Laemmle’s Anniversary Classics presents one of the most iconic romances in movie history, BREAKFAST AT TIFFANY’S (1961), with a 55th anniversary screening as a birthday celebration for its beloved star, Audrey Hepburn, and a tribute to her unique collaboration with the legendary composer Henry Mancini. Besides the image of Hepburn in that famous black Givenchy dress, the most enduring legacy of the movie is the song “Moon River,” composed by Mancini for Hepburn, and a “melody of a lifetime.” Henry Mancini’s widow, Ginny Mancini, and daughter, singer Monica Mancini, will participate in a Q&A before the screening, moderated by LAFCA President Stephen Farber.
BREAKFAST AT TIFFANY’S was adapted from a popular Truman Capote novella and brought to the screen by director Blake Edwards and writer George Axelrod, with considerable alterations to the story about a flighty call girl from the country aspiring to the high life in New York City. Capote had envisioned Marilyn Monroe in the role, but it was Audrey Hepburn who immortalized Holly Golightly for the screen. Henry Mancini, who had a smash hit with his music for Edwards’ television series, Peter Gunn, provided the Oscar and Grammy-winning soundtrack that accompanied her romantic adventures. TIFFANY’S was a box office hit, and was nominated for five Academy Awards, including Hepburn as best actress and best screenplay. Mancini wrote one of the most popular songs of the twentieth century, “Moon River,” with frequent partner lyricist Johnny Mercer, and the pair won an Oscar (double-winner Mancini also won for his score). Hepburn had inspired Mancini for his most famous melody, and TIFFANY’S was the first of four collaborations for them, with CHARADE, TWO FOR THE ROAD, and WAIT UNTIL DARK to follow in the 60s; they remained lifelong friends.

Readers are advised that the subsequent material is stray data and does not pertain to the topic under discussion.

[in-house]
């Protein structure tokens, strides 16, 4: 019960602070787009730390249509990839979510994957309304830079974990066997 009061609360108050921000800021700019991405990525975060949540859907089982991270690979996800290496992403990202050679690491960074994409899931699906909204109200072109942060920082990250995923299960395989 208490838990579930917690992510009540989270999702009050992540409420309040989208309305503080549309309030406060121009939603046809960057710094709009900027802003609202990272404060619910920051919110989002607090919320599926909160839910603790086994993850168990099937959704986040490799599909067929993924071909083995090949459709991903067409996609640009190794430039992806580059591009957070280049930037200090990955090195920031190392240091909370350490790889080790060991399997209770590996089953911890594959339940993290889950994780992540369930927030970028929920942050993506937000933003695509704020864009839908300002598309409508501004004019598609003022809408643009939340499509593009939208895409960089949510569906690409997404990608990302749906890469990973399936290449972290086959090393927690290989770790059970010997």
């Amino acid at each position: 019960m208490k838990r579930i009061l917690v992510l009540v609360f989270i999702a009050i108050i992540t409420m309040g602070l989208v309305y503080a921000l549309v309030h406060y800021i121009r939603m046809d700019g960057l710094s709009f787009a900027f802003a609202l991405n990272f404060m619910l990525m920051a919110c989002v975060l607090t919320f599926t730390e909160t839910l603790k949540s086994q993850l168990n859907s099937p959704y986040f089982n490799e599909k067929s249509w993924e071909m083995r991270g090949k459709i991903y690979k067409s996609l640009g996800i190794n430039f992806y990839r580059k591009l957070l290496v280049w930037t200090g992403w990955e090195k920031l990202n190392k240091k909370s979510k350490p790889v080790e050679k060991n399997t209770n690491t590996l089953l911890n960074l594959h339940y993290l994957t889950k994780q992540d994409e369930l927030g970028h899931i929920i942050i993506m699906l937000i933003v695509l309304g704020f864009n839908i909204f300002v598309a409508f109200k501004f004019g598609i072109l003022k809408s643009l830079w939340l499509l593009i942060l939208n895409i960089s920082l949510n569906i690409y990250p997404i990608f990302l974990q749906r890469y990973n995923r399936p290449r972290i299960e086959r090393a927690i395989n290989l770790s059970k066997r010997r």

BREAKFAST AT TIFFANY’S, also starring George Peppard, Patricia Neal, Mickey Rooney, and Buddy Ebsen, will screen on Wednesday, May 4, 2016 at the Ahyra Fine Arts theater in Beverly Hills. So join us as we celebrate Audrey Hepburn’s birthday and the creative bond she shared with her “huckleberry friend,” Henry Mancini. Tickets are on sale now.
“A completely unbelievable but wholly captivating flight into fancy composed of unequal dollops of comedy, romance, poignancy, funny colloquialisms and Manhattan’s swankiest East Side areas captured in the loveliest of colors.” (A.H. Weiler, New York Times)